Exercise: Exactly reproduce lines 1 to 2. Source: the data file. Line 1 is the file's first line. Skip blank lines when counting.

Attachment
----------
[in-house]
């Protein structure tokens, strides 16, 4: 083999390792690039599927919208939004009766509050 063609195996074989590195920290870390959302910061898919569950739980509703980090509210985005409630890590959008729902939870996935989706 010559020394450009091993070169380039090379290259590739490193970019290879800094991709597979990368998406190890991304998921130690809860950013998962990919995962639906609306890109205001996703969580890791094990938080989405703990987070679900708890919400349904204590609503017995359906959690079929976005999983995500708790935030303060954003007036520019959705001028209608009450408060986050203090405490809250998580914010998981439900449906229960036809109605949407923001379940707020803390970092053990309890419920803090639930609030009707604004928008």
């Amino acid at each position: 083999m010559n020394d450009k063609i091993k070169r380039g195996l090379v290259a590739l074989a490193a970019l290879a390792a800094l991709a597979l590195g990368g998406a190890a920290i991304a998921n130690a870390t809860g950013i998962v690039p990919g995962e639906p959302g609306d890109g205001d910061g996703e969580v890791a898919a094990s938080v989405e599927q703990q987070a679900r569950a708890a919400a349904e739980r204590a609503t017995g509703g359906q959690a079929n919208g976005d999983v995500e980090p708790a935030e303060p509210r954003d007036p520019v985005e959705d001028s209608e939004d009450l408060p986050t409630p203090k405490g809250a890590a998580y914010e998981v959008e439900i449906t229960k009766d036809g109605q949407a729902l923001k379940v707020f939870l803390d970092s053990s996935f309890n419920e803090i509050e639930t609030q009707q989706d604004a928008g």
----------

[in-house]
């Protein structure tokens, strides 16, 4: 083999390792690039599927919208939004009766509050 063609195996074989590195920290870390959302910061898919569950739980509703980090509210985005409630890590959008729902939870996935989706 010559020394450009091993070169380039090379290259590739490193970019290879800094991709597979990368998406190890991304998921130690809860950013998962990919995962639906609306890109205001996703969580890791094990938080989405703990987070679900708890919400349904204590609503017995359906959690079929976005999983995500708790935030303060954003007036520019959705001028209608009450408060986050203090405490809250998580914010998981439900449906229960036809109605949407923001379940707020803390970092053990309890419920803090639930609030009707604004928008």